Teach Us to Sit Still
by Tim Parks
Published by CCV Digital 02/17/2010
Tim Parks, a tremendously good writer (he nearly got the Booker one year), has written a wonderful book: "Teach Us to Sit Still: A Sceptic's Search for Health and Healing".
He paints himself as the typical writer, living in his head the whole time. The dramatic parts of his life are continually seen through the lens of the words that he will use to describe the events later. He is utterly and obliviously disconnected from his body. When his bladder and various other bits start acting up, he soldiers bravely through the pain. He is uncomfortable for years: more and more so as time passes. He is in constant opposition to his pain, battling it, belittling it. A battery of medical tests show nothing.
Eventually (and it is a very long and tortured eventually), he finds relief through meditation.
This is a wonderful book. I was riveted to it. I downloaded it via Kindle for iPhone, and read the whole thing in a couple of days, on my phone -- which played havoc with my eyes. But I could not put it down. I love his novels and other books, because he writes with such searing and exact humour. This book is no different, and is a deeply honest (and funny) account of his struggle to find health. The solution, he realises in the end, is to stop fighting the pain, stop fighting his body, stop trying to describe everything to himself, and just learn to sit still. Which he does.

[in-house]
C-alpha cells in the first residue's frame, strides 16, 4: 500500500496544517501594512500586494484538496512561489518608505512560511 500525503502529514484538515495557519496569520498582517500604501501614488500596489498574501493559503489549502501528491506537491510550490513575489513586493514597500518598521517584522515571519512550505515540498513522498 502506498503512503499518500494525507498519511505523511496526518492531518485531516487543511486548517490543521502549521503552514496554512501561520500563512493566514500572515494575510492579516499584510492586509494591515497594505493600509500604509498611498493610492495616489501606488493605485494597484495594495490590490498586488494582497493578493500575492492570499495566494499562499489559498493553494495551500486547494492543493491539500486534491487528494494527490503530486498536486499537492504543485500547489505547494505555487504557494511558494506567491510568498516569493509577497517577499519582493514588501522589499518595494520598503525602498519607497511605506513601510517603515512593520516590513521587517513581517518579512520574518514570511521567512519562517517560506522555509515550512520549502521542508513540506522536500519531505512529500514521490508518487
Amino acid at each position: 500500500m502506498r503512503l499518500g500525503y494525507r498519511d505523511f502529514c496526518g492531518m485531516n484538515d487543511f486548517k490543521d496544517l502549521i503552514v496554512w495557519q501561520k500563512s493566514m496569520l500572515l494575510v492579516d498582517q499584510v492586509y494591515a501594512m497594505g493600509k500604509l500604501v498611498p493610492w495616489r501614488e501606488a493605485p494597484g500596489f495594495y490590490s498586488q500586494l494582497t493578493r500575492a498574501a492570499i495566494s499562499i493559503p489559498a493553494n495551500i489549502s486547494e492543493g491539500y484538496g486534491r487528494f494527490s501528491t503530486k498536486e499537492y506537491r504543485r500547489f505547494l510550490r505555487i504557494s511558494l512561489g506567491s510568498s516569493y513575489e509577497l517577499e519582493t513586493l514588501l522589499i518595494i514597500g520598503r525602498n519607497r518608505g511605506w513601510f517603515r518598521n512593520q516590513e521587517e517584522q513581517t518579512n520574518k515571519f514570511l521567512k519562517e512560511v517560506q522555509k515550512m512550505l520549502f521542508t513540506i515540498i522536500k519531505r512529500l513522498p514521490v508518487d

Anyone who has ever meditated will laugh out loud at his perfect rendering of the self-obsessed and incessant dialogue that goes on in the brain while you are trying to sit still. There are a hundred other things that will resonate with TMS people, and perhaps help. He never mentions TMS or "mind body syndrome", but it is clear that this is what he has. He just uses different words to describe his discomfort.
The appeal of conversion stories often depends on descriptions of the darkness before enlightenment: we enjoy learning in detail about the presalvation misery, debauchery or sinfulness. The more detail, the better. The English novelist Tim Parks understands that principle. In his urbane, droll, weird yet far from charmless account of the pain and misery suffered by his body in general, and by his bladder, prostate, penis and related bits in particular, the conversion is from a cerebral, anxious, hunched-over and compulsively verbalkvetch(not his term, but the literal “squeeze” makes the Yiddish word seem appropriate) to something resembling the opposite...
In a hallmark of conversion narratives, the original mania reproduces itself as a mirror image: in the old days, hyperbolically anxious; in the new, hyperbolically anxious to enumerate the old anxiety. To his credit, Parks doesn't pretend otherwise. Moreover, his personal account, never preachy, engages some serious matters about contemporary life, notably what it's like to be a patient, as nearly all of us, sooner or later, are or will be.
If you have read this book, feel free to add your own review of it as a forum post.
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